Criminal Justice Reform – Delayed FIRs and Ineffective Witness Protection Programs

This article focuses on the role of Pakistan’s Criminal Justice System (CJS) with regards to establishing rule of law, with an emphasis on two oft-stated issues – delays in the registration of First Information Reports (FIRs), and poorly implemented witness protection programs. In addition to highlighting the causes and effects of the aforementioned issues, it also sheds light on the apparent failure of recent interventions that were made to mitigate these problems, before concluding with possible suggestions to resolve these issues.

Justice System Response to Crimes Against Women

A society responds to crimes and wrongs in various ways. At an institutional level, it responds through its justice system, which manifests itself through its criminal and civil streams. The countries that accord priority to crimes and wrongs being caused to their citizens undertake serious academic research and then link the research to larger public policy to redress the grievances of their citizens.

Investigating and Prosecuting Foreign Terrorist Fighters under Pakistani Law

The phenomenon of Foreign Terrorist Fighters (FTFs) became a significant part of the international discourse in 2012, with the inflow of foreign fighters in Iraq and Syria to join the Islamic State of Iraq and Syria “ISIS” (also known as Islamic State of Iraq and Levant, or Daesh). In response to the threat posed by FTFs, Security Council Resolution 2178 was passed under binding Chapter VII powers, which urged member states to “ensure that their domestic laws and regulations establish serious criminal offences sufficient to provide the ability to prosecute and to penalize in a manner duly reflecting the seriousness of the offense”.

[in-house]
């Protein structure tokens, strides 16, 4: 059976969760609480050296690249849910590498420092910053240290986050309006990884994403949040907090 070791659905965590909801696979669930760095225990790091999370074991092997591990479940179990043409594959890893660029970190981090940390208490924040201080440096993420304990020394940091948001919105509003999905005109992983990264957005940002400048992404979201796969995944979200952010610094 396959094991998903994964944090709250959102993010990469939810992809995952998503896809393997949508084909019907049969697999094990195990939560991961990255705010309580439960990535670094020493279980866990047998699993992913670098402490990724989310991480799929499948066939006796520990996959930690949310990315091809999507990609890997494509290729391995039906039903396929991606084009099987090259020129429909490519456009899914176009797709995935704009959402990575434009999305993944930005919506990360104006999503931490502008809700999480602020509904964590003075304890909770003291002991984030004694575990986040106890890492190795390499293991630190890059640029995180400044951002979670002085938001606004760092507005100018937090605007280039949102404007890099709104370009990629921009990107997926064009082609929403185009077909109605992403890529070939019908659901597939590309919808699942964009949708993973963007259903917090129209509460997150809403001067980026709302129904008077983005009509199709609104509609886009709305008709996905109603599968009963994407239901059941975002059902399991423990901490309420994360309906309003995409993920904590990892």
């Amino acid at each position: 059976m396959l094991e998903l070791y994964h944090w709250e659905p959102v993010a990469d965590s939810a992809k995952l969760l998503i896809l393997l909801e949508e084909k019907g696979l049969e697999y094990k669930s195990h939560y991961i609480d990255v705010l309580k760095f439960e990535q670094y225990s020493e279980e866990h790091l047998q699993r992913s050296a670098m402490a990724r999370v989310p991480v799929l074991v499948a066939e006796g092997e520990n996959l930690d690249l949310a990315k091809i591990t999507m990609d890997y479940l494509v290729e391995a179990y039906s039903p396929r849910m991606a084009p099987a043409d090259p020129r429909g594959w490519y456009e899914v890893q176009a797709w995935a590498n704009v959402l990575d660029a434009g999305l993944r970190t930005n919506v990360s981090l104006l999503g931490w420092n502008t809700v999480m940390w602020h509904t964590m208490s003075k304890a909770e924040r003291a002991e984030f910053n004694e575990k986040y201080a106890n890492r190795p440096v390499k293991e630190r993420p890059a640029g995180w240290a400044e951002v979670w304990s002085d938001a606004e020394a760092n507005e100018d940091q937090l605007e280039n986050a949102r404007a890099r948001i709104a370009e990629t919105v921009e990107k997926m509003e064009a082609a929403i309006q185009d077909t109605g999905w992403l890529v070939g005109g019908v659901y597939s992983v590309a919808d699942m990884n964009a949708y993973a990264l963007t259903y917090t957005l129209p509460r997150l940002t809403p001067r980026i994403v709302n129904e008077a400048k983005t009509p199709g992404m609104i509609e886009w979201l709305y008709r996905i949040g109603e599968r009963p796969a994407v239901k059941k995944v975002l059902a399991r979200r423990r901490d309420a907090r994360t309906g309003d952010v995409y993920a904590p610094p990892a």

New Money Laundering Threats in the Wake of COVID-19

Although the Covid-19 pandemic has brought the world to a halt, it has concomitantly boosted the criminal economy by creating unprecedented circumstances, easily exploitable by a few. This piece aims to highlight the financial vulnerabilities that have been created due to the Covid-19 pandemic, while briefly discussing the potential safeguards against the exploitation of such vulnerabilities, as suggested by FATF—the global money laundering and terrorist financing watchdog.


If Pound’s axiomatic first step is taken in understanding laws related to Financial Action Task Force (FATF), it will transpire that many laws have virtually been rewritten; these laws have affected civil, business, corporate, tax, criminal and regulatory regimes in a significant manner. The characteristic feature of FATF-related legislation is that it has linked civil and regulatory laws with criminal laws of the country.